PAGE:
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Publication Title | Distributed Work Playbooks

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GETTING BEING FEELING
CONNECTED CONNECTED CONNECTED
Arranging logistics, like rooms and timezones
Ensuring technology supports the work you’re doing
Getting to know one another, building trust
Reach Out
It can be hard for teammates in other locations to be heard, as they often have to overcome barriers to jump in share. You can help create the space for them to speak up.
● Ask for input from the most isolated meeting participant any time the meeting breaks into a discussion.
● If you see someone trying to enter the conversation, stop and invite their comments.
● Say hi! Check in on a distributed teammate with an encouraging instant message, a project-relevant news article, or a funny photo - just because!
Get Talking
A little rapport goes a long way. Create opportunities to get to know your distributed teammates just like you would if they sat in the next desk over.
● Start meetings with an open-ended, personal question. Try “what did you do this weekend?”
● Try a group chat that is always “on” for work-related questions or fun, social messages.
● Share a virtual meal over video conferencing. But keep time zones in mind - your lunch may be someone’s breakfast or afternoon tea.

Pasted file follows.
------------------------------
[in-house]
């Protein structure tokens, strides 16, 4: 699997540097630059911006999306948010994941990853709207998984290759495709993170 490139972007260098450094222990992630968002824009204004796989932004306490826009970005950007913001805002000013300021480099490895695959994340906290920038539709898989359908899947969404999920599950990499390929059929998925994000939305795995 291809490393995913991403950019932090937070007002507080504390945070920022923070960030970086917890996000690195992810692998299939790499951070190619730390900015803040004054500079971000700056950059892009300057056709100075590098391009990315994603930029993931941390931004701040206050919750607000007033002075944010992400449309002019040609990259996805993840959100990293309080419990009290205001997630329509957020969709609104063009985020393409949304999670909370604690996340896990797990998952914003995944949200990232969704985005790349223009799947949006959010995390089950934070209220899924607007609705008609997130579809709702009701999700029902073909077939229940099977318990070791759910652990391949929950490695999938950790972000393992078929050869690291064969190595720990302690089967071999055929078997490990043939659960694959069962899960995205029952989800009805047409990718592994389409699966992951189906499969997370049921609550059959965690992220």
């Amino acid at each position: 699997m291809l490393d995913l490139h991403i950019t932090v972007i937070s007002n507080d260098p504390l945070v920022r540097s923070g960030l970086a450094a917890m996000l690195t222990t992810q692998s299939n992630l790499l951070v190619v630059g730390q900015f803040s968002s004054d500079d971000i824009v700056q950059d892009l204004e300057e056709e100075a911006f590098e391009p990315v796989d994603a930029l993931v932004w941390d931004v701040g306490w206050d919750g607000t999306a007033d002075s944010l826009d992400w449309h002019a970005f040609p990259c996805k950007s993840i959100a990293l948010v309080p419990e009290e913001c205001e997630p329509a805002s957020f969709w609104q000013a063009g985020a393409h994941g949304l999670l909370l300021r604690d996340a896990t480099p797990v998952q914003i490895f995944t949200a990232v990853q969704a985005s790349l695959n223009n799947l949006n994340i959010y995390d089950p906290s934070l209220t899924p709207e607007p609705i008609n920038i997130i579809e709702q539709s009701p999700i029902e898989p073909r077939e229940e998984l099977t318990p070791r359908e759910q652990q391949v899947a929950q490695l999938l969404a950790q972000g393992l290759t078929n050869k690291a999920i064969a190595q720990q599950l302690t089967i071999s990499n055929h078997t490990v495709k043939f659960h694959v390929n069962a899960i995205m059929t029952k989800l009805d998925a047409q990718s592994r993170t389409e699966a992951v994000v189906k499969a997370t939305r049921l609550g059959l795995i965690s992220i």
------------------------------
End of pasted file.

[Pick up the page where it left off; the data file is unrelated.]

Traverse Time Zones
Scheduling a meeting that works for everyone is hard enough. It’s easy to forget what matters to your teammates, especially time zones and personal working hours.
● Add other time zones to your calendar.
● If you host a recurring meeting, try a rotating
schedule to ease the time zone burden.
Appreciate Differences
Cultural differences influence how people like to be visible or receive recognition; the way people act; and interpret the actions of others - but we’re not always aware of how culture influences behavior, experiences, or workstyle.
● Reflect: Some behaviors required for distributed work aren’t comfortable counter cultural identities, norms, or personalities.
● Teach a teammate something new about your culture (e.g., words in a new language, holidays/cultural traditions).
Working together when we’re not together: A buddy’s guide to distributed work
Research shows that distributed work can be as effective as working in the same office, but it isn’t always as easy or enjoyable. Why? Employees struggle to create 3 types of high-quality connections. But simple behaviors can help. This playbook is designed uniquely for you.
What can you do to improve distributed work?
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“I need to put a lot more effort in for that [video conferencing] to come through as a human
Learn more at go/distributedwork
interaction.”
Connection Challenges

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